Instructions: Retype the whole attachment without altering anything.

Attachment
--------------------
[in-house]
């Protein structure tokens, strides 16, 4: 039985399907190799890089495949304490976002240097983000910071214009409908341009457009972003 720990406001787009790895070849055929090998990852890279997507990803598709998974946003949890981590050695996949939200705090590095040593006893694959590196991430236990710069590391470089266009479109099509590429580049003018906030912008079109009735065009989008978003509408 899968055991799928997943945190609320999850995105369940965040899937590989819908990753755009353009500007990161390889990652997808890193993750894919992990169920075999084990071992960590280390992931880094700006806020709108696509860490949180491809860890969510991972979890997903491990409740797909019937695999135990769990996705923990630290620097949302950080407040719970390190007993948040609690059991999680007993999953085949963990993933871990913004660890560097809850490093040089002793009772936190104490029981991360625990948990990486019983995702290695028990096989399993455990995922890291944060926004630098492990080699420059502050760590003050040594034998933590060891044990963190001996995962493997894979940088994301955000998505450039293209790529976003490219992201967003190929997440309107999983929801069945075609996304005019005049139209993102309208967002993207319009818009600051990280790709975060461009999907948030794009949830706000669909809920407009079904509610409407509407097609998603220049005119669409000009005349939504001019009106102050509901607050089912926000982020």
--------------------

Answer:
[in-house]
């Protein structure tokens, strides 16, 4: 039985399907190799890089495949304490976002240097983000910071214009409908341009457009972003 720990406001787009790895070849055929090998990852890279997507990803598709998974946003949890981590050695996949939200705090590095040593006893694959590196991430236990710069590391470089266009479109099509590429580049003018906030912008079109009735065009989008978003509408 899968055991799928997943945190609320999850995105369940965040899937590989819908990753755009353009500007990161390889990652997808890193993750894919992990169920075999084990071992960590280390992931880094700006806020709108696509860490949180491809860890969510991972979890997903491990409740797909019937695999135990769990996705923990630290620097949302950080407040719970390190007993948040609690059991999680007993999953085949963990993933871990913004660890560097809850490093040089002793009772936190104490029981991360625990948990990486019983995702290695028990096989399993455990995922890291944060926004630098492990080699420059502050760590003050040594034998933590060891044990963190001996995962493997894979940088994301955000998505450039293209790529976003490219992201967003190929997440309107999983929801069945075609996304005019005049139209993102309208967002993207319009818009600051990280790709975060461009999907948030794009949830706000669909809920407009079904509610409407509407097609998603220049005119669409000009005349939504001019009106102050509901607050089912926000982020």